In The 4-Hour Chef, Tim Ferriss lists 44 flavor combinations that will help you arrive at the different flavors of the world. An easy way to try these out while making even novice cooks build their kitchen confidence is to just apply the different combos to scrambled eggs! So simple and yet it makes the kids think I know what I’m doing!

I’m doing this in the name of making healthy eating fun (yes, eggs are supposed to be healthy now) while exposing the kids to different flavors.

Let the journey begin!

And oh, our helper is eager to try out these combinations too. She will be crucial to keeping the momentum on this journey.

Blueberry Bliss

29 Dec

About a month back, K2 and I went to a cafe for some blueberry muffin. It was not available so we got their blueberry bagel instead. K2 did not like it as much – he could not taste the fruit. So I described to him what a blueberry cheesecake was. A few days later, he had his first taste and was in heaven!

Earlier today, K2 spotted fresh blueberries at the grocery. We got some. I wondered how we would eat it and whether he would really like it. Even I had not eaten blueberries fresh. Then I had a flash of mommy brilliance! I grabbed some graham crackers and condensed milk.

K2 and his 6-yo cousin happily ate these quick-and-easy blueberry hors d’oeuvres. They thought I knew what I was doing too!

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K2’s Life Plan

21 Nov

Here is K2’s view of how you progress in life – after high school, you go to college, then you work, then you work and work and work, until you just play sports.

This out-of-the-blue declaration was no doubt inspired by his tennis-playing grandparents. Not a bad life plan, ey?

Dawel River Cruise

29 Sep

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I was in Dagupan, Pangasinan last weekend and was pleasantly surprised that there is now a Dawel River Cruise. Pleasant surprise #2: it’s free! Good job, city of Dagupan!

My dad hails from Pangasinan and so childhood vacations in Pangasinan often included a trip to the famous Dawel restaurant. What set it apart from other restaurants that served local dishes was the fact that it was on stilts and you had a river under you. It has since became outshadowed by Silverio’s restaurant, built right beside it, until it was no more.

Across the river from Silverio’s is San Marino Place, supposedly the Ayala Heights (read: posh village) of Dagupan. On the river bank right before San Marino’s gate is the dock from which you board the Dawel River Cruise.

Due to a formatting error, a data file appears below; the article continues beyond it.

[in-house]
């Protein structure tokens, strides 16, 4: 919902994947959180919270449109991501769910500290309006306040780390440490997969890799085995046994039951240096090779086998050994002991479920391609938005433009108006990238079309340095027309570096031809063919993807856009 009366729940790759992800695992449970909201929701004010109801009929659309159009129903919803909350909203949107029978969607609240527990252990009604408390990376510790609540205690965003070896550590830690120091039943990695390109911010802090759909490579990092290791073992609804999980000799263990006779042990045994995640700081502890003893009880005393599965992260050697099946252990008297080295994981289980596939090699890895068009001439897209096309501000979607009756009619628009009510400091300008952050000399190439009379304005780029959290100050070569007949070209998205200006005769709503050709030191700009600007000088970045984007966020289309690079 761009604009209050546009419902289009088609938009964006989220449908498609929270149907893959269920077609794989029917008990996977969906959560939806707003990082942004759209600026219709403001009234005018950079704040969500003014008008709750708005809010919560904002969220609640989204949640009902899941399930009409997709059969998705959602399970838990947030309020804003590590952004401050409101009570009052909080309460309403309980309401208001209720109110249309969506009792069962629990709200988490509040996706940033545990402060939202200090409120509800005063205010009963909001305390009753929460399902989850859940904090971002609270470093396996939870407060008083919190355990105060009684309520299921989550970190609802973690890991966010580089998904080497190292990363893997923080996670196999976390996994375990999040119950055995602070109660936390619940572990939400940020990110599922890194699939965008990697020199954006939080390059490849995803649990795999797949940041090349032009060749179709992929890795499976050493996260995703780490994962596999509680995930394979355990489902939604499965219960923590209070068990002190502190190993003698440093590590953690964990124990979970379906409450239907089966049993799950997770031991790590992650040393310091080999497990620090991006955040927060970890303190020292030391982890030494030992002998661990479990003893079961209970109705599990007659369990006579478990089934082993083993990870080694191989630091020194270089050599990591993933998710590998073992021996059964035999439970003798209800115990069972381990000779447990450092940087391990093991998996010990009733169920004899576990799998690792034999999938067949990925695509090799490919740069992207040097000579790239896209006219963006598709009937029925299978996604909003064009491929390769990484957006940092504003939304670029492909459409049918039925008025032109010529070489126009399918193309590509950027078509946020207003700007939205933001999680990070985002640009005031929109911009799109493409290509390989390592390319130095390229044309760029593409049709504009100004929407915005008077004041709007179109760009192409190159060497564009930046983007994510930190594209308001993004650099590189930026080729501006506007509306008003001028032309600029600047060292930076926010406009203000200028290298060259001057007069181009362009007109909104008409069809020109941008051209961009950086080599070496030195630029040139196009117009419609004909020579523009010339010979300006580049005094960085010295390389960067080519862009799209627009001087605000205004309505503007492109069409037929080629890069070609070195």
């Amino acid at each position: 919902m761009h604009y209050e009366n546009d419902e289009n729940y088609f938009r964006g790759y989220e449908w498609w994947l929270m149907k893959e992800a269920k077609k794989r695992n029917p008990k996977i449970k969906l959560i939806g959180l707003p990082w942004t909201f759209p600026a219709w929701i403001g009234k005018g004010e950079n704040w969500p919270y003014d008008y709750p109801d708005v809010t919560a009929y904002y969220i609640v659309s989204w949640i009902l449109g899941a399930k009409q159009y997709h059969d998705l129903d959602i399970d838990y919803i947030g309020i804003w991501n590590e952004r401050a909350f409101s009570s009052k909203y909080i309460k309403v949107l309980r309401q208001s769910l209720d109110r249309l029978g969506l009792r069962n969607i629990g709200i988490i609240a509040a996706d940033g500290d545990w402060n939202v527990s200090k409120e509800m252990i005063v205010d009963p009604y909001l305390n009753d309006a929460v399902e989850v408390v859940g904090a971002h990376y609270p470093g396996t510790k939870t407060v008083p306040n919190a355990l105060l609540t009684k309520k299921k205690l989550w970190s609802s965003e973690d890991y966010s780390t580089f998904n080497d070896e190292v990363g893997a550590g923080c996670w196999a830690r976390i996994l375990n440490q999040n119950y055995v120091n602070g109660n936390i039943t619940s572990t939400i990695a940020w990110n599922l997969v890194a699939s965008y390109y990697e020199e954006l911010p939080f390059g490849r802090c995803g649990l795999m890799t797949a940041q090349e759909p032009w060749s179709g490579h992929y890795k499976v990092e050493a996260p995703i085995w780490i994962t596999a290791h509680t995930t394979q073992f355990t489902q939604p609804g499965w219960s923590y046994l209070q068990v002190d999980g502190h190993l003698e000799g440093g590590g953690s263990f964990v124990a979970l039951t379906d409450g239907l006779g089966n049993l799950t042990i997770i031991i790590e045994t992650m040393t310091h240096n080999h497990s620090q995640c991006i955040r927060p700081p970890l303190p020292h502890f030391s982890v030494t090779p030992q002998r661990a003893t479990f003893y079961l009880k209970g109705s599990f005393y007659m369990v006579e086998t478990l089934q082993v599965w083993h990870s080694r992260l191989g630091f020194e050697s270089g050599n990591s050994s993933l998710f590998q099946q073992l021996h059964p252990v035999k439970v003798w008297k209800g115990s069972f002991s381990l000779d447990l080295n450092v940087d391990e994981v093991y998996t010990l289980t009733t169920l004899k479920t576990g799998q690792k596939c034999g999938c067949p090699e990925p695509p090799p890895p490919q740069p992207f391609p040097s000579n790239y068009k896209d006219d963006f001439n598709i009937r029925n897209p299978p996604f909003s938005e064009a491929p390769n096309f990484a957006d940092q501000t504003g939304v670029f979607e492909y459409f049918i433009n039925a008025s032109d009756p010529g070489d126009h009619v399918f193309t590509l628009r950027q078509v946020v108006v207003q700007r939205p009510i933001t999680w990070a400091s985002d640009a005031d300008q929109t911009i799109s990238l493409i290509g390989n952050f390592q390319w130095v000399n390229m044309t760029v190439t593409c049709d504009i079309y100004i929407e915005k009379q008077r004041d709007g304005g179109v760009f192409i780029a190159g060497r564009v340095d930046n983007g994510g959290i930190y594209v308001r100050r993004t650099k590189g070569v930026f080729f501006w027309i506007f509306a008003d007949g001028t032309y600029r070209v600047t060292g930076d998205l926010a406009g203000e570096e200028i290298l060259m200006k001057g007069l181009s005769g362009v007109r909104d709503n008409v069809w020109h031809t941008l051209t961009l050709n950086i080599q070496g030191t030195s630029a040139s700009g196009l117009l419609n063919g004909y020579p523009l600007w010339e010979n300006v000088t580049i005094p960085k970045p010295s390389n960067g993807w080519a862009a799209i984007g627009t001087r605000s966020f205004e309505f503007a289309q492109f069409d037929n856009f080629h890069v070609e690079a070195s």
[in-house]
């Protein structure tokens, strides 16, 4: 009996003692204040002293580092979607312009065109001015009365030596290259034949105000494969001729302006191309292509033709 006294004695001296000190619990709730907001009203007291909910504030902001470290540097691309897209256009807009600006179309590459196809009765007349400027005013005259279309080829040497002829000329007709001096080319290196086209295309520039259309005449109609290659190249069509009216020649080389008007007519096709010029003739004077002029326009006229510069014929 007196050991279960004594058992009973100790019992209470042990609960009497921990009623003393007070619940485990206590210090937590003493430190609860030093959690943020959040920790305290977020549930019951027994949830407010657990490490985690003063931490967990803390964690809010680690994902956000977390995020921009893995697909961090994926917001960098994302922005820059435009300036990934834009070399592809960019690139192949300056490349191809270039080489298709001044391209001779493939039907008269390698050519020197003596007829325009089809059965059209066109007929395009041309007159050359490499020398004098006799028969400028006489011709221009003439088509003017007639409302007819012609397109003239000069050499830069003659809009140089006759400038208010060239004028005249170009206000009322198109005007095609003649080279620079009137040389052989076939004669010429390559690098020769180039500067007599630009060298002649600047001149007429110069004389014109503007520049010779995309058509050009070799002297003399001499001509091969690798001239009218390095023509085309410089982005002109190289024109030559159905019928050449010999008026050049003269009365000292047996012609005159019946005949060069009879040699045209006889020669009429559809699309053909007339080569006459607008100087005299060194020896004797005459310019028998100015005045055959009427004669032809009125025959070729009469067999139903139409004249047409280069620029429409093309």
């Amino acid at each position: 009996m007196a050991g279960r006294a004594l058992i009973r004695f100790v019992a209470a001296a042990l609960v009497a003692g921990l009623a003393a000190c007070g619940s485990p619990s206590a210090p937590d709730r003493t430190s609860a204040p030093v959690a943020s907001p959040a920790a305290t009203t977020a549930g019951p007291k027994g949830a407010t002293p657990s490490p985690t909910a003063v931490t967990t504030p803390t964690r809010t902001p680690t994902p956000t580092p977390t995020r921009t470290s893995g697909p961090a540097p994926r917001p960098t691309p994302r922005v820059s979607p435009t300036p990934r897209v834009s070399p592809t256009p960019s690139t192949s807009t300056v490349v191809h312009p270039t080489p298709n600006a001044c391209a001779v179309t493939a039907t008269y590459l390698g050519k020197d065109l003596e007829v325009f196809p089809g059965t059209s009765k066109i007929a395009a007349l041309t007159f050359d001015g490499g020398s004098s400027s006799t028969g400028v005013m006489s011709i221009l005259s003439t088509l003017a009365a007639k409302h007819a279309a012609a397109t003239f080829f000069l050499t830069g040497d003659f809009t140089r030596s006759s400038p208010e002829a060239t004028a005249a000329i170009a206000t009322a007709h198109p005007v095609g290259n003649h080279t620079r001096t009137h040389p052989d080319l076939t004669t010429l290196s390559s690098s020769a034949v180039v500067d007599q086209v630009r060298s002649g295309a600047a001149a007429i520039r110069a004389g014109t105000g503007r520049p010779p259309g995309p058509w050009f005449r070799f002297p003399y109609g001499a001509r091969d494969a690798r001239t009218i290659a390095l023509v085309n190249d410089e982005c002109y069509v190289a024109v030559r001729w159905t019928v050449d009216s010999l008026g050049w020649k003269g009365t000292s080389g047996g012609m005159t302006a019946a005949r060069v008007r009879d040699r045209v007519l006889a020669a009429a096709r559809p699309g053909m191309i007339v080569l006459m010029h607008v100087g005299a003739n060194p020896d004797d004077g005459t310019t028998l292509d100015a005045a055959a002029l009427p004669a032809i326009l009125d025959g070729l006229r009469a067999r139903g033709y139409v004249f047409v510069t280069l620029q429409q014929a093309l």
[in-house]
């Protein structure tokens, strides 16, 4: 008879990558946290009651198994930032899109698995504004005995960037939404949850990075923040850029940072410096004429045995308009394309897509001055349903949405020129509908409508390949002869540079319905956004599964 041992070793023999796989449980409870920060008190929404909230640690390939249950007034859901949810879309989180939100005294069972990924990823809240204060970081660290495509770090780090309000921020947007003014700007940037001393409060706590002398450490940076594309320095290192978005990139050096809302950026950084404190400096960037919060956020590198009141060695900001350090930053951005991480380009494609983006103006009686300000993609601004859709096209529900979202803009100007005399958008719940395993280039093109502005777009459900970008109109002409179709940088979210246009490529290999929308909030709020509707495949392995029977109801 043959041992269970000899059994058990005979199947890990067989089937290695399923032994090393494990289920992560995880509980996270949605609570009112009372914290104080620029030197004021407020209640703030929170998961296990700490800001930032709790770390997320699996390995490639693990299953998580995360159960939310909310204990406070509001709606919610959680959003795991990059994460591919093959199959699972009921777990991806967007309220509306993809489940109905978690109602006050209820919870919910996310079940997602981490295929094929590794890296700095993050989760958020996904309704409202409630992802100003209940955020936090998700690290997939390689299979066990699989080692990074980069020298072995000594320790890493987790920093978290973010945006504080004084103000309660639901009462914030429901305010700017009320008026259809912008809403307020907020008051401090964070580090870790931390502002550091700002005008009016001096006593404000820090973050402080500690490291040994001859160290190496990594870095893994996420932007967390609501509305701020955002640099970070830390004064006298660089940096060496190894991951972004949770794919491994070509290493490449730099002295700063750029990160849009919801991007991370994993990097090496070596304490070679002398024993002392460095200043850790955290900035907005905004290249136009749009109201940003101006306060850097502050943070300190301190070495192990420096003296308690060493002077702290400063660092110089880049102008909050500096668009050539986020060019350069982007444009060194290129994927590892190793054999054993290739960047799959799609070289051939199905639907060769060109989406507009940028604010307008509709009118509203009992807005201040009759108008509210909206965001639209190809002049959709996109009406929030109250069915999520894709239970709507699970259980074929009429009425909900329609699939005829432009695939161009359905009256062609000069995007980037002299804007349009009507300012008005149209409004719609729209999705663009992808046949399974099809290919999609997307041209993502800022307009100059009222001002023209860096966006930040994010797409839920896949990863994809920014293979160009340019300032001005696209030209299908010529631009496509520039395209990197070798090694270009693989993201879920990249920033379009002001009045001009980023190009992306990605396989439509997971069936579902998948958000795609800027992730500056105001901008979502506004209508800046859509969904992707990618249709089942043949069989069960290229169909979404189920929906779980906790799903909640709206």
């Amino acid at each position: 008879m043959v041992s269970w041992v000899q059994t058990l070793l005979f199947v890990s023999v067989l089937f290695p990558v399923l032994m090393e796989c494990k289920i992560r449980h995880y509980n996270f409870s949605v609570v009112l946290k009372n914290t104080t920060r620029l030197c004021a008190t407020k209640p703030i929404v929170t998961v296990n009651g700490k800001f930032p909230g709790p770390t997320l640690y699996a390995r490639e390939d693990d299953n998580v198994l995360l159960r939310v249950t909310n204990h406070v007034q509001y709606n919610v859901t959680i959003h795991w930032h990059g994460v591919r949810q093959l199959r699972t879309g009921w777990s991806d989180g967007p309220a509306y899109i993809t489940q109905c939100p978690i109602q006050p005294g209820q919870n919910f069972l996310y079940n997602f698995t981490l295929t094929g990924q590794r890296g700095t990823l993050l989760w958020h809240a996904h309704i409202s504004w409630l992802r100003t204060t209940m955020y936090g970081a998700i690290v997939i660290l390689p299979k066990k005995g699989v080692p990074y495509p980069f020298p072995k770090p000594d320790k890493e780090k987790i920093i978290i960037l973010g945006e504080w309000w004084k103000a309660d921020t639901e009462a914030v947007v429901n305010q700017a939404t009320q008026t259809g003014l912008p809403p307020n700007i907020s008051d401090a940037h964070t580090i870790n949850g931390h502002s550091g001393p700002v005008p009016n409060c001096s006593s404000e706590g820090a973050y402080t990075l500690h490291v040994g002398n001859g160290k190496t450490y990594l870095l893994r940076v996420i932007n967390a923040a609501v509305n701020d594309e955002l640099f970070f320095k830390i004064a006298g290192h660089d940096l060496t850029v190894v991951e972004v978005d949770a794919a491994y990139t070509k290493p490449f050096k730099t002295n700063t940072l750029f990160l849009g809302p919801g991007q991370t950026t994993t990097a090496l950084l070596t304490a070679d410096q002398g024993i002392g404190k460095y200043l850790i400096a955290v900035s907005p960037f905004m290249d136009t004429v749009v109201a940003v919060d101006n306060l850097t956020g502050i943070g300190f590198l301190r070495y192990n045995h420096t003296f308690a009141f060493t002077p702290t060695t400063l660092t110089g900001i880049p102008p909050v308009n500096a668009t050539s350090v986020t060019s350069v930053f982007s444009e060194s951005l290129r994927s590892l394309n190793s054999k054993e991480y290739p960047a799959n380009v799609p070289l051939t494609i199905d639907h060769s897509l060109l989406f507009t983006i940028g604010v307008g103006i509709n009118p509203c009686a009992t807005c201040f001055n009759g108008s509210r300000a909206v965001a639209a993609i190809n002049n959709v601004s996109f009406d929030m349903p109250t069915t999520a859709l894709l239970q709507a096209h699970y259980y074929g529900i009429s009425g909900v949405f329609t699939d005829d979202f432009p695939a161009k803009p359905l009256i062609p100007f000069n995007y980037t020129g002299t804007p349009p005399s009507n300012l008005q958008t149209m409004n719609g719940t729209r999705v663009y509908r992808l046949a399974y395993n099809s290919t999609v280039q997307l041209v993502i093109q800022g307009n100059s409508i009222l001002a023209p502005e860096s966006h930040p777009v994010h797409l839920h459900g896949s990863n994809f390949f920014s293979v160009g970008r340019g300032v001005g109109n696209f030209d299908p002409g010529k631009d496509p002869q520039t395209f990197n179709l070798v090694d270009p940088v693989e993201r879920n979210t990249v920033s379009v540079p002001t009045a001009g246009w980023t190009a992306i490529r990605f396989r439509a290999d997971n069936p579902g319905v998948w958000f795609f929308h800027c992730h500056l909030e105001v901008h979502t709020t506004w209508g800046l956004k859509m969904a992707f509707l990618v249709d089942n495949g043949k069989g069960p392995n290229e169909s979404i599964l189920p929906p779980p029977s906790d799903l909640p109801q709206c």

It was a nice, relaxing 45-minute cruise with serene fish ponds left and right. Some folk songs and a few commentaries are played on the raft’s Bose sound system. The cruise could be spiced up with a snack bar in the middle. The scenery doesn’t change much during the cruise so it’s best enjoyed with good company.

Bale Capampangan

3 Jan

On our way to a Pangasinan-Baguio family vacation I decided to explore the provinces we usually just plow through. My husband was supportive. We typically just have lunch at one of the stop-over restaurants, Luisita, or Isdaan in Tarlac.

I found Bale Capampangan through Google. It’s a buffet restaurant with a nice, warm ambiance and really reasonable prices – P195 for kids and P295 for adults. They had standard Filipino fare along with Pampanga delicacies.

I’m not an adventurous eater – I did not try the snail dish. Of the dishes I sampled, I liked the spicy seafood one best. I had yummy halo-halo for dessert. It was simpler than what is usually available, with just sweetened bananas, sago, cereal and buko strips as ingredients. No leche flan and ube ice cream, this one!

I ordered fresh coconut juice. Be warned, you get what you ask for! It was just plain that – a half-opened coconut with a straw. I would have preferred it cooled and sweetened the way other restaurants adulterate their buko juice. I did not ask for ice or sweetener though, deciding it would be good for me to drink this pure thing.

I was happy we took our little detour to Bale Capampangan. It made me feel like we were enjoying life more, as opposed to rushing to our destination.

To get to Bale Capampangan, take the San Fernando exit from NLEX. From x road, turn right under the flyover to McArthur aka MNR. Soon after you pass the Subaru dealer the restaurant will come up on the left side of the street. If you see Jun-Jun’s, another popular restaurant, turn back coz you’ve missed it.